Agri Business

Multi-layered issue: Why onion is a political hot potato in India

Radheshyam Jadhav Pune | Updated on October 27, 2020

A price hike in the election season can make and break parties’ chances

In India, very little can be cooked without onions — including electoral success. Time and again onions have played a major role in swinging votes and bringing the ruling politicians to tears, while giving their opponents a taste of success.

Also read: Imported onions try to conquer market, taste buds; pungency keeps desi varieties ahead

One of the successful experiments of onion politics was carried out by Indira Gandhi. In 1980, her party Congress (I) ran a major campaign against the rise in onion prices and it helped Indira to bounce back to power. Later, many other parties and politicians followed in her footsteps.

Finance Minister Nirmala Sitharaman might not be eating a lot of onion, but her party has faced the music in the past because of the onion price hike and now it is trying to pull down the soaring prices of the bulb crop ahead of Bihar polls. Not surprisingly, Rashtriya Janata Dal leader Tejashwi Yadav was seen holding up a garland of onions, blaming the BJP and Nitish Kumar government for the sizzling prices.

In 1998, the BJP faced defeat in the New Delhi Assembly polls thanks to a hike in onion prices. But it is not just the BJP, almost every political party has been wary of onion prices in the election season.

Also read: Traders stay away from onion auctions at Lasalgaon

Onion is a politically sensitive crop, said Anil Ghanwat, President of Shetkari Sanghatana, the apex farmers’ body in Maharashtra. “It is the farmer who grows onions and it is politicians who decide the price based on their political interests. Every ruling party has made every possible effort to keep onion prices under control ahead of elections. But farmers suffer in this process. Even this time the government’s effort is to keep prices low so that Bihar voters are not agitated,” he said.

Political analyst Bharati Patil said that for the majority of households in India, onion is an essential part of daily cooking and any disturbance in its supply has a direct impact on the masses. “There are two reasons for onion price hike during elections. It might be because of a shortage of onion due to damage caused to the crop because of rains or other natural disasters, or there might be efforts to create an artificial shortage to make it an election issue,” she said.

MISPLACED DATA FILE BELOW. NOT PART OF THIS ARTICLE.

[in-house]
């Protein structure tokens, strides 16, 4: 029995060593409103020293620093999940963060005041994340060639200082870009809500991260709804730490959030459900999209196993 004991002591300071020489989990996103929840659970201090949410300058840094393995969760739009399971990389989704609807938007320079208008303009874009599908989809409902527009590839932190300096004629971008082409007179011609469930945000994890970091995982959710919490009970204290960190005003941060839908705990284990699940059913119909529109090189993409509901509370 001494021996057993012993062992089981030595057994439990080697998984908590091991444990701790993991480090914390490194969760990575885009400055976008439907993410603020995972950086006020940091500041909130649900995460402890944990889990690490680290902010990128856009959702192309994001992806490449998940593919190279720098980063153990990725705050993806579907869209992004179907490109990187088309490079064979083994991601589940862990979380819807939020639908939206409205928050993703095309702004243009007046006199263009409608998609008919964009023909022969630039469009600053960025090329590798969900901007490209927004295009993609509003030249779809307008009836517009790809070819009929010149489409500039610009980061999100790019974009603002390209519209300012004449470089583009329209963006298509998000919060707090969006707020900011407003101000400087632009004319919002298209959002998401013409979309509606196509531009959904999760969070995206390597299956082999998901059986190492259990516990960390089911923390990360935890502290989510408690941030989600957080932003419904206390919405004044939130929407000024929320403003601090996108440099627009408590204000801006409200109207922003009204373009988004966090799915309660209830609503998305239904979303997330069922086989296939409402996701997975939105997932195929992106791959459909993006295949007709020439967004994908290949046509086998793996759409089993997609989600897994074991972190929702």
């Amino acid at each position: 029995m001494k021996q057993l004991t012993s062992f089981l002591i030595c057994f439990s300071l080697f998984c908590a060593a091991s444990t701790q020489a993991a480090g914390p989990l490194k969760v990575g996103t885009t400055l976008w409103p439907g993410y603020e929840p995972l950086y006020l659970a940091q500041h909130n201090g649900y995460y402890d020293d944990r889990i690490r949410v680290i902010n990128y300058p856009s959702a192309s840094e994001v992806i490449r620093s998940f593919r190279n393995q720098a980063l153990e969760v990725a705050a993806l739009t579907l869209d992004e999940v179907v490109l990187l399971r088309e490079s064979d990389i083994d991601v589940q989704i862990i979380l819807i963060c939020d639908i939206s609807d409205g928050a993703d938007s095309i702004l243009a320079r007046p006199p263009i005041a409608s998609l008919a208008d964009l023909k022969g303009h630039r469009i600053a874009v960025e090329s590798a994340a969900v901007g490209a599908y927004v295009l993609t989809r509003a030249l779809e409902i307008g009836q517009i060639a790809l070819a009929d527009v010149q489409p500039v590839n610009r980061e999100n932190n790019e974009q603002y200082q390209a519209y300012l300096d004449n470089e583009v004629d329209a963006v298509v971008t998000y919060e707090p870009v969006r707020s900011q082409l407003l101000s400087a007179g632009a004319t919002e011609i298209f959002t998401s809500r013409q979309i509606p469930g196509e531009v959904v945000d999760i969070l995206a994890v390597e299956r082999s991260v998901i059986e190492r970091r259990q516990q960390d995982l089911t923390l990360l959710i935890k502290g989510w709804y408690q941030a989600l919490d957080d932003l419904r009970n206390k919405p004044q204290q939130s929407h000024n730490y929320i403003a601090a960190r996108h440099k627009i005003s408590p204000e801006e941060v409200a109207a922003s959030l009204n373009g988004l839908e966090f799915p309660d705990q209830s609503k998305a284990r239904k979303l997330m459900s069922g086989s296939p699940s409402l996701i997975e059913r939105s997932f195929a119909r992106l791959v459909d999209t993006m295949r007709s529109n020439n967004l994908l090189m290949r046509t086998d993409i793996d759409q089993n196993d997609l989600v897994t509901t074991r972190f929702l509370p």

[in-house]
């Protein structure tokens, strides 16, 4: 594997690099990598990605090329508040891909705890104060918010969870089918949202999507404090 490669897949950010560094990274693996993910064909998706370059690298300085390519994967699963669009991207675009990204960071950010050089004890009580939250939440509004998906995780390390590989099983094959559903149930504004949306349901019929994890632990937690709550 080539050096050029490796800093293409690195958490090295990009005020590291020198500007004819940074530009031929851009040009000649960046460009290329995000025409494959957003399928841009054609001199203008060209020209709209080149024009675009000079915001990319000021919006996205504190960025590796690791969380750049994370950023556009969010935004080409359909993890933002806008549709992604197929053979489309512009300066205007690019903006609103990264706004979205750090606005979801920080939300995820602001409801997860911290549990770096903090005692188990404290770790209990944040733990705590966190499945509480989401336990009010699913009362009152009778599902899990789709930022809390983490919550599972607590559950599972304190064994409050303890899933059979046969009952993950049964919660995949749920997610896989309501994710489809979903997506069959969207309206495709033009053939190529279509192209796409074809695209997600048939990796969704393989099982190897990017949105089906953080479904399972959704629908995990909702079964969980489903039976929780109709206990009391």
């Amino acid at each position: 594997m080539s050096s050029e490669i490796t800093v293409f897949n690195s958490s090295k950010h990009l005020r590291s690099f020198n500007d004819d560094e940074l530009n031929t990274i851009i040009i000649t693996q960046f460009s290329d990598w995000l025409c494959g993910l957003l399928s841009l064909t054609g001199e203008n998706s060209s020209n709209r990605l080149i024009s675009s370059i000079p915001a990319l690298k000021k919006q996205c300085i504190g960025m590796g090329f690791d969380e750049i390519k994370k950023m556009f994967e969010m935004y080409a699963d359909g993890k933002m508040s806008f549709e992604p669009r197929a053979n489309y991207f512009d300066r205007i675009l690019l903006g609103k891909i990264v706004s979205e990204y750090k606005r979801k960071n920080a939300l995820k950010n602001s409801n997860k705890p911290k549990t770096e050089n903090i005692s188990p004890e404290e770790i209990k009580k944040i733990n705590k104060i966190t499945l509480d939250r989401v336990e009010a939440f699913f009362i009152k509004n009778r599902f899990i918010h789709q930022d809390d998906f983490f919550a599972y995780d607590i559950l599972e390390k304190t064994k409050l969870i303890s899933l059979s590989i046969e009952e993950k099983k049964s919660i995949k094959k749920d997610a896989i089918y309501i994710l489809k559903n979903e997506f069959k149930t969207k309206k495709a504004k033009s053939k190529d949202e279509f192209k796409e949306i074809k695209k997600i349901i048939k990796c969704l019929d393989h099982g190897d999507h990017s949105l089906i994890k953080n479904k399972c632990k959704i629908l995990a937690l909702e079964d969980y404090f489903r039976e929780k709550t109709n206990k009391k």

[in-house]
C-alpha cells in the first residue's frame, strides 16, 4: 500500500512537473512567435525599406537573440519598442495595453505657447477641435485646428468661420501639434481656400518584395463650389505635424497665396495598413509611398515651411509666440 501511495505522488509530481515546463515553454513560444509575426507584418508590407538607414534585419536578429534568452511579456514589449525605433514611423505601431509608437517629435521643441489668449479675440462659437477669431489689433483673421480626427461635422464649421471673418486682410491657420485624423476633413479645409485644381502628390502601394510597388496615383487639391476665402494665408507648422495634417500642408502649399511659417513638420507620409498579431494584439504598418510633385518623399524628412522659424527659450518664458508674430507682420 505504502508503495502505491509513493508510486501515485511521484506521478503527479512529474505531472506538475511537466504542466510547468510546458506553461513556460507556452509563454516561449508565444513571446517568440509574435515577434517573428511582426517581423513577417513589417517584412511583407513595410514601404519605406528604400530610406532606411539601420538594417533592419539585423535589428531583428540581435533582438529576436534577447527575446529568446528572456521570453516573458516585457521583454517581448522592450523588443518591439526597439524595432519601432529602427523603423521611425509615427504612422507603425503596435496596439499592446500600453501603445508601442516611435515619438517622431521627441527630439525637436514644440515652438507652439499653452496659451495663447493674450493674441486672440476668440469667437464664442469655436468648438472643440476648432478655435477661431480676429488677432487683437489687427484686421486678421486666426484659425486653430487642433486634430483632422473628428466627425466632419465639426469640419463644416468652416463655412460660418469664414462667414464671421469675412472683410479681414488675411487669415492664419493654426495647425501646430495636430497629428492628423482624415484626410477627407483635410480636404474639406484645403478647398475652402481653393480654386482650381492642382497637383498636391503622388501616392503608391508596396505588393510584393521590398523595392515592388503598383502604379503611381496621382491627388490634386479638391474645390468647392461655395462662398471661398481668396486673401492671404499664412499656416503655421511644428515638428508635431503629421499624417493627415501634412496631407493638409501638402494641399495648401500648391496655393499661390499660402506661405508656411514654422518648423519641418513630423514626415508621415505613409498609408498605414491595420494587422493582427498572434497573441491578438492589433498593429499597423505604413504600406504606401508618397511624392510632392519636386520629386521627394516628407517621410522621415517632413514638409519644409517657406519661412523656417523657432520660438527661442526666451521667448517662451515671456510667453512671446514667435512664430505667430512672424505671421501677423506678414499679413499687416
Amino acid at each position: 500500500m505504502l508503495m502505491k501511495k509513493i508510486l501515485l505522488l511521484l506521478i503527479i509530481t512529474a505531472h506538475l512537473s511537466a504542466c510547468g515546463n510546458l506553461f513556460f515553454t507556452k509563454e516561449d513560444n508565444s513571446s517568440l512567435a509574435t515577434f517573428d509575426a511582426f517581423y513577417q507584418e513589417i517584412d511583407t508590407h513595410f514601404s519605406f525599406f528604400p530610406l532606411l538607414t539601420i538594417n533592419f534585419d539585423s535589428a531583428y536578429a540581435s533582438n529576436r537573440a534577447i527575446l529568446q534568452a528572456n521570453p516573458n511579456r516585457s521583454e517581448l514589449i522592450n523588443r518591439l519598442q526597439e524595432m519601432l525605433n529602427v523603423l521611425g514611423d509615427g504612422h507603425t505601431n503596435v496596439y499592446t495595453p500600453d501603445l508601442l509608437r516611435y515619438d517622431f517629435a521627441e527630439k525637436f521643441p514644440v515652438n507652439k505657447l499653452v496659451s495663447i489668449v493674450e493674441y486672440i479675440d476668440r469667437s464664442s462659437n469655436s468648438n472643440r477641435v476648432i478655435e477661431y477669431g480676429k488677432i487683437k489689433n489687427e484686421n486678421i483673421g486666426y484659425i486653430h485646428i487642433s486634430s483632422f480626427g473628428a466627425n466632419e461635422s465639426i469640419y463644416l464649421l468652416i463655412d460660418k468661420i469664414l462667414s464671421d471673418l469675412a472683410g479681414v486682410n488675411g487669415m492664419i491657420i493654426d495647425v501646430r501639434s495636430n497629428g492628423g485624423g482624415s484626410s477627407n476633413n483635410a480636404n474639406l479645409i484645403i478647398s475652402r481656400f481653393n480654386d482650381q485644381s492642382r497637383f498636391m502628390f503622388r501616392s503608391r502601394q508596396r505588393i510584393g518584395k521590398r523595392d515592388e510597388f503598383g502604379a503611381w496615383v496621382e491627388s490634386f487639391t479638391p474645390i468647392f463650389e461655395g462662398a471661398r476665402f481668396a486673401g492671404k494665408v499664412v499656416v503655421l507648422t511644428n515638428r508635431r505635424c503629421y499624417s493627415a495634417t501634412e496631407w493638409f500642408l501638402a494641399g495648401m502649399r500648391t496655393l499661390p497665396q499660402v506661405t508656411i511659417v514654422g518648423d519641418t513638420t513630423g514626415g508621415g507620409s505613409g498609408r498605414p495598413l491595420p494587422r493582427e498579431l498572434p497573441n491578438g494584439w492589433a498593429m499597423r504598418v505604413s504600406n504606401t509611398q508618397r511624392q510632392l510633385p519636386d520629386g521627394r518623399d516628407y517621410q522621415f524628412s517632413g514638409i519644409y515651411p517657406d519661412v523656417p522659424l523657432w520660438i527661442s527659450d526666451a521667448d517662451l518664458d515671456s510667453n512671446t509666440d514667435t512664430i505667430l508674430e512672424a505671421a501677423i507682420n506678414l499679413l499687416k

Also read: Hoarding or Nature’s fury? Why onion prices in Lasalgaon continue to soar

Bharat Dighole, President, Maharashtra State Onion Growers' Association, said that politicians play with the lives of onion farmers. “The ruling party and the opposition, both look at onion as a political crop and ultimately it is farmers who suffer. People cannot prepare food without onion and politicians know that the formula of electoral success goes through people’s stomach,” he said.

Agitated farmers

As prices are once again at the centre of political debate, farmers in Nashik, India’s onion hub, are agitated.

“Every time there is a hike in onion prices, the government import onions. But where is the government when farmers sell their produce at ₹5 per kg?” asked an angry farmer. Nashik farmers have tried various agitations against the ruling parties who have largely ignored the angst.

A couple of years ago Sanjay Sathe, a farmer, sent a money order for ₹1,064 to Prime Minister Narendra Modi to draw his attention to the crisis being faced by onion farmers. Sathe had received just ₹1,064 as he sold his harvest of onions weighing 750 kg (which translates to ₹1.41 a kg) in the wholesale market while he had invested ₹75,000 in the cultivation of the bulbs.

Indian onion in demand

India is the second-largest onion growing country in the world. Its onions are famous for their pungency and are available round the year. Indian onions has two crop cycles — first harvesting is from November to January and the second from January to May.

According to the Agricultural and Processed Food Products Export Development Authority (APEDA) there are various onion varieties found in India. Maharashtra, Karnataka, Madhya Pradesh, Gujarat, Bihar, Andhra Pradesh, Rajasthan, Haryana and Telangana are major producers with Maharashtra ranking first.

The country exported 11,49,896.85 mt of fresh onion for ₹2,320.7 crore ( $324.20 million) in 2019-20, according to APEDA.

Published on October 27, 2020

Follow us on Telegram, Facebook, Twitter, Instagram, YouTube and Linkedin. You can also download our Android App or IOS App.

This article is closed for comments.
Please Email the Editor

You May Also Like